Georgetown Day School (GDS) is known for the variety and quality of its performing and visual arts programs. From Fata Morgana to the spring musical to the Arts Showcase, there are many ways for GDS students to express and develop their artistic capabilities. While the arts programs are undoubtedly shaped by the many students who choose to participate in them, in some cases, students are forced to take arts classes because students must complete one year of a performing art and one year of a studio art before graduating. We talked to GDS seniors about their experience with the Arts Department and the impact it had on them.
Senior Madison Thân maintained that she has enjoyed her time in the GDS arts community. Thân, who took the Acting II class her freshman year and Intro to Ceramics her senior year, has also been involved with the GDS theater program and plays the cello in GDS’s string quartet. She particularly enjoys making ceramics, expressing that she has “absolutely no stress when [she’s in the ceramics studio]. It’s also a great location. [She has] ceramics sixth period and the light is really nice during that time, which is honestly not something to be diminished.” Thân has enjoyed being able to take advantage of the many different types of art offered at GDS and says that she doesn’t find the GDS art requirement “too restrictive… because the things you do in high school are not and should not be exclusively stepping stones towards your specialized field of choice… And it being just two classes you have to take in your entire GDS career is pretty chill.”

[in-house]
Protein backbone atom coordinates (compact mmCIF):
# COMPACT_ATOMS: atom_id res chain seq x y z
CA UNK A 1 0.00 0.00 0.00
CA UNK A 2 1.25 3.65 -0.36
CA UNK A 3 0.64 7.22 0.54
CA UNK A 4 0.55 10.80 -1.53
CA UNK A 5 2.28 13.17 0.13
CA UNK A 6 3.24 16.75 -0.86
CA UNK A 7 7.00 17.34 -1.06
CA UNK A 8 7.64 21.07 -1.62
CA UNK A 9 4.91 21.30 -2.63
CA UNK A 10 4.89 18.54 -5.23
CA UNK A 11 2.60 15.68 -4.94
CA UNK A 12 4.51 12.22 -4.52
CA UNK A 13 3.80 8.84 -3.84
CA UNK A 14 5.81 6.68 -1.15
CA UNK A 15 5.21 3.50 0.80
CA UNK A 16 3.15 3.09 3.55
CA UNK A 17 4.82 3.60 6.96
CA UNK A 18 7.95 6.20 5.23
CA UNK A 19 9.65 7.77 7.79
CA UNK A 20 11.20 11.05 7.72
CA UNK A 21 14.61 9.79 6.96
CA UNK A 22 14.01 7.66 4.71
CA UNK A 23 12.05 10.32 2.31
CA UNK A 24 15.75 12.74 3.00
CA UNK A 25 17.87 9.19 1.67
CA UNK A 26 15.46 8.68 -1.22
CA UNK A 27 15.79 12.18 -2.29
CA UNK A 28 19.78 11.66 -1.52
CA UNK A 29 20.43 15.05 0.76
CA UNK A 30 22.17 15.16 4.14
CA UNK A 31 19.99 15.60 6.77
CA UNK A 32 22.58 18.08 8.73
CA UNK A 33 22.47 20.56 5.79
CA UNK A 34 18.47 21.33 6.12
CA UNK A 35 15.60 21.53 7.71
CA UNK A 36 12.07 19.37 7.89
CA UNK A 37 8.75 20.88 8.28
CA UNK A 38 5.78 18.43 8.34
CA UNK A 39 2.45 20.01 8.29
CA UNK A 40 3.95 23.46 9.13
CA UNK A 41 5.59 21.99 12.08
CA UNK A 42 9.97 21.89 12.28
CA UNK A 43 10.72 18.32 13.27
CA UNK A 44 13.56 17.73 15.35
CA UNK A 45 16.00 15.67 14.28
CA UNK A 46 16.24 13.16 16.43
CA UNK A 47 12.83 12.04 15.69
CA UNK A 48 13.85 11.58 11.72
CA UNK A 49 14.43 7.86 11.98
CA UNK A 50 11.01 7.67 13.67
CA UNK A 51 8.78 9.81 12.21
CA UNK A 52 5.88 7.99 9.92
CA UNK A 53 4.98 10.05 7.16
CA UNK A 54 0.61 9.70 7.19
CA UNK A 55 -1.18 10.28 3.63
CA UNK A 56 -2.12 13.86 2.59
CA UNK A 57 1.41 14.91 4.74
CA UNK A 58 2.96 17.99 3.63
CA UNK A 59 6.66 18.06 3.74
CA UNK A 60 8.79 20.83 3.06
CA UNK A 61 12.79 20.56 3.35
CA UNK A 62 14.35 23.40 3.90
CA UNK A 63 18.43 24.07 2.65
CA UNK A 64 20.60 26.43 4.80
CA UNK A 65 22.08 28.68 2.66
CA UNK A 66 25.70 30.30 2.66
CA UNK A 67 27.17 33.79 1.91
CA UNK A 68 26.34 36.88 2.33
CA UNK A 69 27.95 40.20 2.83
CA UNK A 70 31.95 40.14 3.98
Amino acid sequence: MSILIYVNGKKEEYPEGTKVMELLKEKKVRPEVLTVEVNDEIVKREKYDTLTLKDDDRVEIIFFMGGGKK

That said, senior Karen Thomas career disagreed with Thân about the limitations of the arts requirement. Thomas thinks that GDS should have an art requirement but “dislike[s] that you have to do two years of both a studio and performing art.” The requirement affected her because she ended up “taking two studio arts this year to compensate for the year of performing arts [she] took.” Despite her disdain for the arts requirement, Thomas has been active in both performing and visual arts, performing in Fata Morgana and creating pieces for GDS’s visual arts shows.
Both Thân and Thomas believe that their time in the GDS arts program has been positive. Thomas, who will be attending Parsons School of Design, said that her favorite thing about her time at GDS is that she has “gotten to develop relationships with teachers more and [her] art has evolved.” Thân, who hopes to continue playing the cello and to pursue visual arts opportunities in college says that she “think[s] the arts have become more and more impressive and [she is] absolutely blown away every year by the art shows and Fata.” To Thân, “It’s just kind of mind blowing how impressive our classmates are and how beautiful and engaging their work is. I feel honored to be able to see it.”
By Caroline Katzive’19 and Jenna Schulman’19